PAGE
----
Will We Find Oceans On Pluto?

NASA's New Horizons spacecraft is speeding towards a rendezvous with Pluto and it moon's in 2015.  Will it find a sub-surface ocean on the dwarf planet?

Will We Find Oceans On Pluto? : Discovery News:
"The recent announcement that there might be lakes just under the comparatively thin circular, bumpy features on the surface of the Jovian moon Europa offers tantalizing evidence that the icy outer bodies of the solar are much more dynamic and interesting than thought.

Equally as amazing are the water geysers on the Saturnian moon Enceladus that were discovered by NASA's Cassini orbiter. They must be fueled by a huge water reservoir under the icy crust.

And, add to this list Titan and Ganymede that also might have subsurface oceans."

NASA decides to build TDRS-M

NASA's Tracking and Data Relay Satellite (TDRS) network allows it maintain unprecedented contact with satellites in low earth orbit.  ISS and other satellites send and recieve their signals up to the geosynchronous orbiting TDRS's, which are in view almost continually, rather than down to ground tracking stations which are in range only briefly.

The importance of this capability is illustrated by Russia's failed Phobos Grunt Mars probe.  The only signal controllers received from it was one orbit after launch as it passed over Russian ground stations.  The critical burns to send it to Mars were to take place over South America, completely out of communication with ground stations. Russia has almost no data on the crafts failure because of a lack of communication.

NASA - NASA Exercises Contract Option For TDRS-M Satellite Decision Will Retain Hundreds Of Jobs:
"NASA has elected to exercise the first of two available contract options for procurement of an additional Tracking Data Relay Satellite (TDRS) from Boeing Satellite Systems, Inc. of El Segundo, Calif. The estimated value of the contract option is $289 million and extends the period of performance through April 2024. Exercising the option will allow Boeing Satellite Systems to retain at least 300 American jobs.

The TDRS-K Program contract, awarded in December 2007, is a fixed-price incentive contract that directs Boeing Satellite Systems to design, develop, fabricate, integrate, test, ship, provide launch support, conduct in-orbit checkout operations and provide sustaining engineering support for two TDRS spacecraft, TDRS-K and TDRS-L. The original contract included options for two additional spacecraft (TDRS-M and TDRS-N). This action exercises the option for TDRS-M. "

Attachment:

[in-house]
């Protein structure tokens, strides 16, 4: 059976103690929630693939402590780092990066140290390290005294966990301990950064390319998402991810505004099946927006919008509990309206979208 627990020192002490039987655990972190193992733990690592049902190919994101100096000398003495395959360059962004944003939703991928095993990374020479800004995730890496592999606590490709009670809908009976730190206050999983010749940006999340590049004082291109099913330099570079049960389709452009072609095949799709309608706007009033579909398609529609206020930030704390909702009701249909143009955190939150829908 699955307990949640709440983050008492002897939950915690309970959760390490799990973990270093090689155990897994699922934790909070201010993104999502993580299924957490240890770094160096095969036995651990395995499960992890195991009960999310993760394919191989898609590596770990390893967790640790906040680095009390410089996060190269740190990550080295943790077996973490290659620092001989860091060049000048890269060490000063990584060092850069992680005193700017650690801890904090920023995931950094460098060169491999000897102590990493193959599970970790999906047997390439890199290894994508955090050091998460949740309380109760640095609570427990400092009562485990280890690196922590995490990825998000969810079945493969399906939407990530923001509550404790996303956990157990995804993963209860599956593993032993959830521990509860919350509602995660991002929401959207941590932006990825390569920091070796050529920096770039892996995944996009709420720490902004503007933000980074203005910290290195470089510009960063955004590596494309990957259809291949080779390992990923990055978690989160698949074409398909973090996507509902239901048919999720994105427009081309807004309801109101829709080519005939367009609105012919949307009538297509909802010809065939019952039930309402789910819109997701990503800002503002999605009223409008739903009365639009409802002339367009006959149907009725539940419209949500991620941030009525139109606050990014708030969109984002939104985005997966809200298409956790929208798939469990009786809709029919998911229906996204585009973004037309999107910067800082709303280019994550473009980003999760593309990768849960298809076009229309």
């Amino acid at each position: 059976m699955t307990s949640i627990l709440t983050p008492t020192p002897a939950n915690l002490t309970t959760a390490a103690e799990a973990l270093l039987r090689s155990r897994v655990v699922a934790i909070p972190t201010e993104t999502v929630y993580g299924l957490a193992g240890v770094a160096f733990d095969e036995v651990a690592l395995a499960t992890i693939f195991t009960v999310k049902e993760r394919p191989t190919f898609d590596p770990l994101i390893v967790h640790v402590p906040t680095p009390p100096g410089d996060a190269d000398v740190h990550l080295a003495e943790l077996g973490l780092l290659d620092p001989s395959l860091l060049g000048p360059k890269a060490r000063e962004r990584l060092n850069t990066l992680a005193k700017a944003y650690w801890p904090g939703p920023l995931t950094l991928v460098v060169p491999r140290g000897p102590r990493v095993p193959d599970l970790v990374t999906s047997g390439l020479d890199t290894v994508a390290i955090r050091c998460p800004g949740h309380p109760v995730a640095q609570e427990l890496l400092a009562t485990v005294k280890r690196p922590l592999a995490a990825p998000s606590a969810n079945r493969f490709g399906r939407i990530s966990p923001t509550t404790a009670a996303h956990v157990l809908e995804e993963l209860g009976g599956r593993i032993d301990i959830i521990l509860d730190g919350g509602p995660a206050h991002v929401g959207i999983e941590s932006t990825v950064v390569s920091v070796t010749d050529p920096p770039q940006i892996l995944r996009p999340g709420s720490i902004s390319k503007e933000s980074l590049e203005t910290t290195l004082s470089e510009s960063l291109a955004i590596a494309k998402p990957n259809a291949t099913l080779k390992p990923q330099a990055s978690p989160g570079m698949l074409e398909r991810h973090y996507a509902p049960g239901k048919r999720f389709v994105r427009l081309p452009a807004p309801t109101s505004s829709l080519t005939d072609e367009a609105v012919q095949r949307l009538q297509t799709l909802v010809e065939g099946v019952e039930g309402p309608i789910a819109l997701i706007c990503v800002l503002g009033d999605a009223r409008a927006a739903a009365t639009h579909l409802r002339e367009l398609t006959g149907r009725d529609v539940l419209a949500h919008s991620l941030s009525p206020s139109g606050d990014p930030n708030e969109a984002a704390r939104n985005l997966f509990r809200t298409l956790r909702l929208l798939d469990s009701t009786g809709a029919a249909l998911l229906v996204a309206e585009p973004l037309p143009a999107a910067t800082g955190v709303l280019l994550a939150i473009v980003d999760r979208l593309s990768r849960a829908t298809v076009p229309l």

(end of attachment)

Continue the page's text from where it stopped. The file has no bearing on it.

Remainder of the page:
'via Blog this'

Apollo 13 Oral History - Glynn S. Lunney

I was 19 years old at the time. I can still remember ABC News reporter Jules Bergman reporting: "The Apollo 13 spacecraft has had a serious power supply malfunction..." Here's a firsthand account of the tense three days that led to the crews rescue.
Glynn S. Lunney Oral History:
"Flight Director Glynn Lunney expected a quiet night on the console as he began his shift on the evening of April 13, 1970. But, soon after, while the Apollo XIII crew performed a routine procedure, an explosion occurred onboard their spacecraft. For the next 14 hours, Lunney says he experienced what he considers to be the best piece of operations work he ever did or could hope to do.

Read his description of how the incident “posed a continuous demand for the best decisions often without hard data and mostly on the basis of judgment, in the face of the most severe in-flight emergency faced thus far in manned space flight.” In this narrative he shares “through one decision, one choice, and one innovation at a time,” the team at Mission Control at the Manned Spacecraft Center in Houston worked together to bring the Apollo XIII crew safely home."

Hovering on the Horizon the Moon beckons us to return

Photo of the day: The Moon hovering over Earth's horizon, beckoning us to return....

Hovering on the Horizon : Image of the Day:
"The limb of the Earth is a work of beauty and a gift to science. When observed from space, the layers of the atmosphere remind us of the fragility of the cocoon that shelters life. That same view also allows scientists to detect the gases and particles that make up the different layers of our atmosphere. Astronauts aboard the International Space Station captured a bit of both in this digital photograph from July 31, 2011. They threw in the Moon as an extra gift.
Closest to Earth’s surface, the orange-red glow reveals the troposphere—the lowest, densest layer of atmosphere, and the one we live within. A brown transitional layer marks the upper edge of the troposphere, known as the tropopause. A milky white and gray layer rests above that, likely a slice of the stratosphere with perhaps some noctilucent clouds in the mix. The upper reaches of the atmosphere—the mesosphere, thermosphere, and exosphere—fade from shades of blue to the blackness of space."

NASA's Grace Helps Monitor U.S. Drought

NASA's Grace Helps Monitor U.S. Drought - NASA Jet Propulsion Laboratory:
"The record-breaking drought in Texas that has fueled wildfires, decimated crops and forced cattle sales has also reduced groundwater levels in much of the state to the lowest levels in more than 60 years, according to new national maps produced by NASA using data from the NASA/German Aerospace Center Gravity Recovery and Climate Experiment (Grace) mission. The map are distributed by the National Drought Mitigation Center at the University of Nebraska-Lincoln.

The latest groundwater map, released on Nov. 29, shows large patches of maroon over eastern Texas, indicating severely depressed groundwater levels. The maps, publicly available on the Drought Center's website at http://go.unl.edu/mqk , are generated weekly by NASA's Goddard Space Flight Center in Greenbelt, Md., using Grace gravity field data calculated at NASA's Jet Propulsion Laboratory, Pasadena, Calif., and the University of Texas Center for Space Research, Austin. "